scientists warn that proven reserves already represent more carbon than 
we can afford to burn. The Dakota Access pipeline provoked similar 
worries, but became an explosive issue because its proposed route 
traversed land owned by the Standing Rock Sioux. In both cases, 
opposition to the pipelines took the form of civil disobedience, serious 
enough to force last-minute delays from the outgoing Obama 
administration. The moment for cautious centrist adjustments to energy 
policy, if it ever existed, has now given way to a new order in which 
President Trump can command the Environmental Protection Agency to take 
down pages from its website that discuss climate change. The protesters 
at Keystone and in the Dakotas knew that when the stakes are this high, 
there can be no separating facts, routine decisions and politics.

The dream of setting energy policy in a cork-lined room is even stranger 
given the reality of climate catastrophe. Global warming is mentioned in 
Crude Volatility only in passing. McNally is not a denialist, more of a 
resigned agnostic: ‘Whether we like it or not, society’s continued 
dependence on oil – at least in the near future – is basically ensured’; 
‘blessing or curse’, we will depend on oil for ‘the foreseeable future’. 
He offers a telling analogy: we know how to fix social security and 
Medicare, he says (through ‘tax hikes and benefit cuts’, apparently); 
but action on climate change is impossible because no politician can 
succeed by asking voters to make sacrifices in the name of a better 
future. The possibility that a different approach to entitlement reform 
– funded by confiscatory taxes on the wealthy, say, which didn’t require 
people on low incomes to submit to benefit cuts – might find greater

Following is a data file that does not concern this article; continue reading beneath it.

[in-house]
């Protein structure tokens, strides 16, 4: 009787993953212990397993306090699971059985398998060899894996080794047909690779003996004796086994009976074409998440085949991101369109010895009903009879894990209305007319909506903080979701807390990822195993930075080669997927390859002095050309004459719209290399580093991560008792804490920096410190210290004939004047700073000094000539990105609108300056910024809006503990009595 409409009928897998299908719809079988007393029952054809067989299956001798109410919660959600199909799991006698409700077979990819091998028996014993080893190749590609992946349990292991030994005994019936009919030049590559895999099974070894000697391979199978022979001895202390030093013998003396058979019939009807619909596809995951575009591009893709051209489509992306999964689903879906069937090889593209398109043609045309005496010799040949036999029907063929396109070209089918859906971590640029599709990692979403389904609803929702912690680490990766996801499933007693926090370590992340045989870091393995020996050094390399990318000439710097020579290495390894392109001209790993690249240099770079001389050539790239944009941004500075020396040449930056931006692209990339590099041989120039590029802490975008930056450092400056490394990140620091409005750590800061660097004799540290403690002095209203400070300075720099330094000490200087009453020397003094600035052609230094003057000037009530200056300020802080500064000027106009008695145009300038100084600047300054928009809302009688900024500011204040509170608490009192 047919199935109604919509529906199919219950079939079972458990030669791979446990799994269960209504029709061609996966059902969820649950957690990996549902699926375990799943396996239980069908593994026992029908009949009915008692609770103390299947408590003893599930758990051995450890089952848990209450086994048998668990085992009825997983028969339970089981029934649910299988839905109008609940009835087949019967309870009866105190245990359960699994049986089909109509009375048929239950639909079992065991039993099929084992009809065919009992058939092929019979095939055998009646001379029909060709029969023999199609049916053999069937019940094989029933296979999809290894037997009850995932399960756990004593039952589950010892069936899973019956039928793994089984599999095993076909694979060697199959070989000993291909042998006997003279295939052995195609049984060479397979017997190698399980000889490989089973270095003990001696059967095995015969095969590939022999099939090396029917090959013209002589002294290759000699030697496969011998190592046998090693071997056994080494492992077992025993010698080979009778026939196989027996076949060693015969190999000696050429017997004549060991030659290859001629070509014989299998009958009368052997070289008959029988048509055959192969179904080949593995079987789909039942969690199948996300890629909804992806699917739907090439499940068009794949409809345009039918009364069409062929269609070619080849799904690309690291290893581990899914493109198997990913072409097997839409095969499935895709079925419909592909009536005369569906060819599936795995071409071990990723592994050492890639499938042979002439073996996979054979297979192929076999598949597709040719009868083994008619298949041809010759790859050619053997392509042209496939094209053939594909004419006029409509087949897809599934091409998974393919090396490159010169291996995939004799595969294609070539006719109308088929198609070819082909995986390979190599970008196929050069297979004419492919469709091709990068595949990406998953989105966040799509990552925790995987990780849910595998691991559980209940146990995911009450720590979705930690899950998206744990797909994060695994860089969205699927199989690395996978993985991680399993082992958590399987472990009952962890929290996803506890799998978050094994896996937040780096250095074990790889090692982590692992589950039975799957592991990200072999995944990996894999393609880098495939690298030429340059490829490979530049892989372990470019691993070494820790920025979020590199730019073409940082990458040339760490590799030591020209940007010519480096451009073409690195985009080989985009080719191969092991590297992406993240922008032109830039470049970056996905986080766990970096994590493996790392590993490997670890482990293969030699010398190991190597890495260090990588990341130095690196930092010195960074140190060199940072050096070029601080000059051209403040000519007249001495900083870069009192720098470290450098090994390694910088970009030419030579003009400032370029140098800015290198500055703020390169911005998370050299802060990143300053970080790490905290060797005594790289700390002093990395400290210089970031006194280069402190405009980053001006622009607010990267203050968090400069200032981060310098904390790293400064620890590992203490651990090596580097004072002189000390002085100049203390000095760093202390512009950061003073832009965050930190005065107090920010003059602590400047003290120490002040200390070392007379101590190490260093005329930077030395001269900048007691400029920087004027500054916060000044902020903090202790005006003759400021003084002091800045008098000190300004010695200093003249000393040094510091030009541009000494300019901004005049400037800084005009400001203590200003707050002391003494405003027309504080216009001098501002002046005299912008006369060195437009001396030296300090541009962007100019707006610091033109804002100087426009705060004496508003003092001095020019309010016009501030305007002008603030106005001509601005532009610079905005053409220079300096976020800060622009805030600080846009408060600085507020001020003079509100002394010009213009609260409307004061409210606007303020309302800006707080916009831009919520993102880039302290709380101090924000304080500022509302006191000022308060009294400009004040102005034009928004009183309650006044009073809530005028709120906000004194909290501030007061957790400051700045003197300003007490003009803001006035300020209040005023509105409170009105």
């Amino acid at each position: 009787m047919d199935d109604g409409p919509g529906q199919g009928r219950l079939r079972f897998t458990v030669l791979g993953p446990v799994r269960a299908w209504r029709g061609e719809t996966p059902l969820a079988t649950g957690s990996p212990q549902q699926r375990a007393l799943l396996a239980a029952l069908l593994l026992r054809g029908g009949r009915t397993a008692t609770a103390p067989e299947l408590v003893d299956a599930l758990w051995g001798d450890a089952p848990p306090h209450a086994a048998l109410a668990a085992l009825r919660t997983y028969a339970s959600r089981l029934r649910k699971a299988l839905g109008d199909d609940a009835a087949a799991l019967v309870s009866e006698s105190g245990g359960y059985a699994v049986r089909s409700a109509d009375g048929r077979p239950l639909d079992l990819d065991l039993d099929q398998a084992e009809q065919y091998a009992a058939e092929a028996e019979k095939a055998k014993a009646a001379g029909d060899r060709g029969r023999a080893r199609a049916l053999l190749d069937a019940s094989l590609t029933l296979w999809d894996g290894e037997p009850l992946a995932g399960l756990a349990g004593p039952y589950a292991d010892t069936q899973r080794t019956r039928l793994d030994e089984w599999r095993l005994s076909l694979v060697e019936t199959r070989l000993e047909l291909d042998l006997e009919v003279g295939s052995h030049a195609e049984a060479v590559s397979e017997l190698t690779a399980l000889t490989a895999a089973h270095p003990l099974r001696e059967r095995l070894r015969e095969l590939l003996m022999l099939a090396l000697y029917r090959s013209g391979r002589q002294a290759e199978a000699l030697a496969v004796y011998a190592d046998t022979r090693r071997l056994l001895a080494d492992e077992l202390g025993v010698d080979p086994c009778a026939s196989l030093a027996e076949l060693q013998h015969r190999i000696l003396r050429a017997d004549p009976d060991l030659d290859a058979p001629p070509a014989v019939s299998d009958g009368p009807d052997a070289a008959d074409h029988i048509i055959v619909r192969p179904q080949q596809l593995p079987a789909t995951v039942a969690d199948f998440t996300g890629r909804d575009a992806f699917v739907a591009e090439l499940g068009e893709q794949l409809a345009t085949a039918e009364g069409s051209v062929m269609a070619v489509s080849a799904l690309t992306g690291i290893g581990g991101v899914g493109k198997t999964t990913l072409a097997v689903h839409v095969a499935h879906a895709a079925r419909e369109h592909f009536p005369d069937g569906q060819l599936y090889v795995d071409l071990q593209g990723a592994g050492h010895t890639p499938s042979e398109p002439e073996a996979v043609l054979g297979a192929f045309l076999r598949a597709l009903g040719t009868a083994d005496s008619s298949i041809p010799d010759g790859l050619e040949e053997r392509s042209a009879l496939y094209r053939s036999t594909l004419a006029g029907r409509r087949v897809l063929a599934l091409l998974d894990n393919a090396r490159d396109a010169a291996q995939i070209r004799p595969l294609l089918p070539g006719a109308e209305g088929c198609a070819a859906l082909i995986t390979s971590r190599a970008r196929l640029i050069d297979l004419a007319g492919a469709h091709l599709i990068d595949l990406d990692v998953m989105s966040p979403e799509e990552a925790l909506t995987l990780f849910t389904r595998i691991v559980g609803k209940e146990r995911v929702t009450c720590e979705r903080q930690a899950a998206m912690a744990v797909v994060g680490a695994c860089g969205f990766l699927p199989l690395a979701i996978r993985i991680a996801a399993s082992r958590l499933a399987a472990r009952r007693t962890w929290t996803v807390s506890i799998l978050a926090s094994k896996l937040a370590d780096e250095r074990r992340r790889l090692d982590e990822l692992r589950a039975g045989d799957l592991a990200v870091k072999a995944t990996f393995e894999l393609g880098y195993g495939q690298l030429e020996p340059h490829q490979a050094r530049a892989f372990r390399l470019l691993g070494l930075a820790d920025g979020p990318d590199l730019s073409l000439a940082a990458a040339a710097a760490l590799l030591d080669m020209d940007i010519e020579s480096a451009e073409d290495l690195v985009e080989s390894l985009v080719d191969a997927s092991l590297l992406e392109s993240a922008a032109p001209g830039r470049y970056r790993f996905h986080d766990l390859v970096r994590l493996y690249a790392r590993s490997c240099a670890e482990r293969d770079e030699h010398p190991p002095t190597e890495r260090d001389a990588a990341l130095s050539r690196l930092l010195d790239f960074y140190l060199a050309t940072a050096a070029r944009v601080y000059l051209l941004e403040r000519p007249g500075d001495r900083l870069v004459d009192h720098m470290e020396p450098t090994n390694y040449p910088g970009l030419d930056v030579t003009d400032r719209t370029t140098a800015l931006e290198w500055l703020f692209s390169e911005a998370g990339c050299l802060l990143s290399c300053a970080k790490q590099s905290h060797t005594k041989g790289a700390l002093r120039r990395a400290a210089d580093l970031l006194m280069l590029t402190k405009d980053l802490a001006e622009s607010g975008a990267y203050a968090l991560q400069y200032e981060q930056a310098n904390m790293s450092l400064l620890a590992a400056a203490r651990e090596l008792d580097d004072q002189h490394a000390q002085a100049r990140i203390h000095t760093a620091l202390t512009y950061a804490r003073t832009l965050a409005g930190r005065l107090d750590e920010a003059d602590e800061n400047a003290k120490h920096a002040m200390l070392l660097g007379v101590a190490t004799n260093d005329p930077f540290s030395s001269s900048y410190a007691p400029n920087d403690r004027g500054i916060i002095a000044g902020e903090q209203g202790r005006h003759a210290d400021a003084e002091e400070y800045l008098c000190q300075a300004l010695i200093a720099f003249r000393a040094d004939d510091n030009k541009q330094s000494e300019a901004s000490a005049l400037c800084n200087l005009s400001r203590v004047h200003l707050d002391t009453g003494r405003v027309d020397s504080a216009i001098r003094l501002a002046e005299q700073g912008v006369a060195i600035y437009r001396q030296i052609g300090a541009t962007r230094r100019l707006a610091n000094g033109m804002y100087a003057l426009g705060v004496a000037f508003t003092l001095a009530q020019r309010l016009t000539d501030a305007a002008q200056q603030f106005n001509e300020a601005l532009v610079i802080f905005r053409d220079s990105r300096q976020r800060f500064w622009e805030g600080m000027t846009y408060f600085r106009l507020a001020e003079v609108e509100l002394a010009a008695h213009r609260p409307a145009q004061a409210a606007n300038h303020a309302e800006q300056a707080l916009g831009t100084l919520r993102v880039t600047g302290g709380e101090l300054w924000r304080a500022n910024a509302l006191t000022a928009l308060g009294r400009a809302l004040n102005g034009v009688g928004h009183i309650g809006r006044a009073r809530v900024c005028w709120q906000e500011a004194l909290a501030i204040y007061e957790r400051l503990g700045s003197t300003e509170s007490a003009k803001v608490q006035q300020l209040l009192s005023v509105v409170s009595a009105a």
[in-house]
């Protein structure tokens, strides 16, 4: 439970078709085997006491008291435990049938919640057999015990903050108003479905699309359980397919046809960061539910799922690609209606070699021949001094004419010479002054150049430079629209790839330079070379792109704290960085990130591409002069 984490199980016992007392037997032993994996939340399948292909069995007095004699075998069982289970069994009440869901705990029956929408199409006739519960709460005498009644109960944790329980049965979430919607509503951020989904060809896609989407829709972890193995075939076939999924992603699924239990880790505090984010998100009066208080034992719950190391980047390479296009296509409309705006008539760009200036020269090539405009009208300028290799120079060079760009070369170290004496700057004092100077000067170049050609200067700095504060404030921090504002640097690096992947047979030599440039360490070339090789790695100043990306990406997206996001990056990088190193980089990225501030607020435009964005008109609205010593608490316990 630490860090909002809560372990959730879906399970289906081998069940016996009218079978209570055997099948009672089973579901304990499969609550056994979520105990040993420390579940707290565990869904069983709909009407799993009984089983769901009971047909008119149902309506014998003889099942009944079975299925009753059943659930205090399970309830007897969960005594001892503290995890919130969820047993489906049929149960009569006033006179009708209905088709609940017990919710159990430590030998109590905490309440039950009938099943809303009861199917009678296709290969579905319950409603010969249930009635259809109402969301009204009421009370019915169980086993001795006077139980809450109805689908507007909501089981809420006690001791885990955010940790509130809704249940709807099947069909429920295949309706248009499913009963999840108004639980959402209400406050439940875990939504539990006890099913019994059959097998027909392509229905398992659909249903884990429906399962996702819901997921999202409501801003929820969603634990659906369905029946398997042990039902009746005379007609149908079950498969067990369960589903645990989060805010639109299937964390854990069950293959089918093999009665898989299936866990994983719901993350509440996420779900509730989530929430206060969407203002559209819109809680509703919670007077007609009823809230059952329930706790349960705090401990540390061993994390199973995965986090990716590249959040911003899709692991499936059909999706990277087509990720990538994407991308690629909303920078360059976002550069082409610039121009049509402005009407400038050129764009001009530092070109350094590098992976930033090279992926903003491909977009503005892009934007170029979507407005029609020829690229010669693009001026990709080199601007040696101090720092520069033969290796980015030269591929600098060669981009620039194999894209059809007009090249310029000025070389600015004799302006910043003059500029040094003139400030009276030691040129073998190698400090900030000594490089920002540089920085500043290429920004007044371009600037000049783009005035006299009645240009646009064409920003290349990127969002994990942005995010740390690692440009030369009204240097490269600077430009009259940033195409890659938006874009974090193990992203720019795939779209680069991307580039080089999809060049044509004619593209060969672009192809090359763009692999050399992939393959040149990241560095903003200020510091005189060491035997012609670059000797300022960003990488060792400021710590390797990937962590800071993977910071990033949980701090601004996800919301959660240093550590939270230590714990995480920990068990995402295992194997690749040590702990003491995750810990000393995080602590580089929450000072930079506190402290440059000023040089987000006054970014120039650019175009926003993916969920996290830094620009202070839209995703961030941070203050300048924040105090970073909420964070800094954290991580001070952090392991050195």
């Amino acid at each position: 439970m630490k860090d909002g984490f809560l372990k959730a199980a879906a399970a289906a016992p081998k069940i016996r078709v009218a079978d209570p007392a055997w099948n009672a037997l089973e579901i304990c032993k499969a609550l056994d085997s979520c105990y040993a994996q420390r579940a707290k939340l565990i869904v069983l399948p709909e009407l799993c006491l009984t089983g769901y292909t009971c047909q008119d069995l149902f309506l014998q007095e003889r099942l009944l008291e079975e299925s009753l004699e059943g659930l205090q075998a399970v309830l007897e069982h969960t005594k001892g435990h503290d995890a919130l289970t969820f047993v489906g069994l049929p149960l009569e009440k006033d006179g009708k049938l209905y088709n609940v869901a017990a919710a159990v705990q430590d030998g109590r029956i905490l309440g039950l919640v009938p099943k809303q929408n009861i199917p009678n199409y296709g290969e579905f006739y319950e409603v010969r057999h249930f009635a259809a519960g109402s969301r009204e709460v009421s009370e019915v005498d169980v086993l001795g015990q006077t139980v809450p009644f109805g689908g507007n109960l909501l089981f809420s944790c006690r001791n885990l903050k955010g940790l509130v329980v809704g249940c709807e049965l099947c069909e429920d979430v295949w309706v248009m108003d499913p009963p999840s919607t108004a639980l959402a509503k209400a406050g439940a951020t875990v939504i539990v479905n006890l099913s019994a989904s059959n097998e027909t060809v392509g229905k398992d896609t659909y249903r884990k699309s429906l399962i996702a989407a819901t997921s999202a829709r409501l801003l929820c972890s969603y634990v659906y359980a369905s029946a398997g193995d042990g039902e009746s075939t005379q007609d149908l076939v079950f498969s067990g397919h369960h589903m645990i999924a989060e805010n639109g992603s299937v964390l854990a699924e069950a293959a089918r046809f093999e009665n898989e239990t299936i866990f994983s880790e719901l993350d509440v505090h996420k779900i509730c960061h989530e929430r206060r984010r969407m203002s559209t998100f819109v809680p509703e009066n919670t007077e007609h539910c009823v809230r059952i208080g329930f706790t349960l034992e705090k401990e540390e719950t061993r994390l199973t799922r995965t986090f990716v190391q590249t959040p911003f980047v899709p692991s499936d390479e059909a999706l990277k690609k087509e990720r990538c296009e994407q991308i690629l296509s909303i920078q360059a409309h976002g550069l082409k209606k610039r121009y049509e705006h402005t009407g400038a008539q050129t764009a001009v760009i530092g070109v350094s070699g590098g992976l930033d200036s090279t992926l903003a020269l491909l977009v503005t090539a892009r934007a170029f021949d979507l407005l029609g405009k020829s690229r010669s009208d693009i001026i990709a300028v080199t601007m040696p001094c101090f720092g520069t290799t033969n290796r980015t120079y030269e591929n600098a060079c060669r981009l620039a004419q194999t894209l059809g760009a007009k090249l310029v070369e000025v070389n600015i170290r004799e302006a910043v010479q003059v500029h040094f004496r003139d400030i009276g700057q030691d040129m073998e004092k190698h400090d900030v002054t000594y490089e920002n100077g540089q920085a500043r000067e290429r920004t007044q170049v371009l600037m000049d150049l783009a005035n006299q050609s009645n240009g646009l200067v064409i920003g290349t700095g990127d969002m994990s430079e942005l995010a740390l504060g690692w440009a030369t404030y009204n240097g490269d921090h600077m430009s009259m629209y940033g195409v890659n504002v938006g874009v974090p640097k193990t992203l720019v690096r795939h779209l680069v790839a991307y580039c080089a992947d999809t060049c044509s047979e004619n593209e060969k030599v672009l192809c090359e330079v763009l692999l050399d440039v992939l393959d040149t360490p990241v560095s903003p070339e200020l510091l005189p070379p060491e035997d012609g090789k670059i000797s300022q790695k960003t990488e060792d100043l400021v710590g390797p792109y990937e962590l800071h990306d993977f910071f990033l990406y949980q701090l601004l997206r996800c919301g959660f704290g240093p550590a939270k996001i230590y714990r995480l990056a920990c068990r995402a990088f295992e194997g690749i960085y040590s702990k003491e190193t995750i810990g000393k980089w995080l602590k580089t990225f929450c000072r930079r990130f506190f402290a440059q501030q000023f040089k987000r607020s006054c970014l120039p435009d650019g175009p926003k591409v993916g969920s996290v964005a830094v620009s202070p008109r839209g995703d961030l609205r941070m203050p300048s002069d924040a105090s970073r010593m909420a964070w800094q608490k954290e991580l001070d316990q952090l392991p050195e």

popular support goes unmentioned. Similarly, the possibilities for 
addressing climate change without imposing insupportable burdens on 
voters are ruled out a priori. It’s easy to agree with McNally that no 
easy solution is in sight. But that is only the beginning of a thought, 
not the end. How can it be that we can’t imagine changing something that 
we know will destroy us?

In the years of constantly rising oil prices, before the bust in 2008, 
the notion of ‘peak oil’ gained currency. Initially formulated by a 
rogue Shell researcher, M. King Hubbert, in the 1950s, the idea was that 
we had reached, or would soon reach, the high point of oil extraction, 
after which production would fall off. Petro-optimists, including 
McNally, have a ready answer to peak oilers. Fears of physical depletion 
are as old as the oil industry, and have always proved to be unfounded. 
High prices drive drillers to unlock previously unknown or inaccessible 
reservoirs. The shale revolution – with its Promethean new technologies 
such as fracking and horizontal drilling – was a textbook example, and 
less has been heard about peak oil since prices fell and the US became, 
for the first time in decades, a net exporter of oil. The moral of this 
story is supposed to be that leftists, environmentalists and declinist 
cranks always underestimate the near limitless potential of human 
inventiveness to wring crude from the earth. But the attitude of 
insiders like McNally to global warming suggests that they are the 
fatalists, refusing to consider how we could avert the disaster everyone 
knows is coming. In the face of the direst necessity, the champions of 
ingenuity respond not with a strategy but a shrug.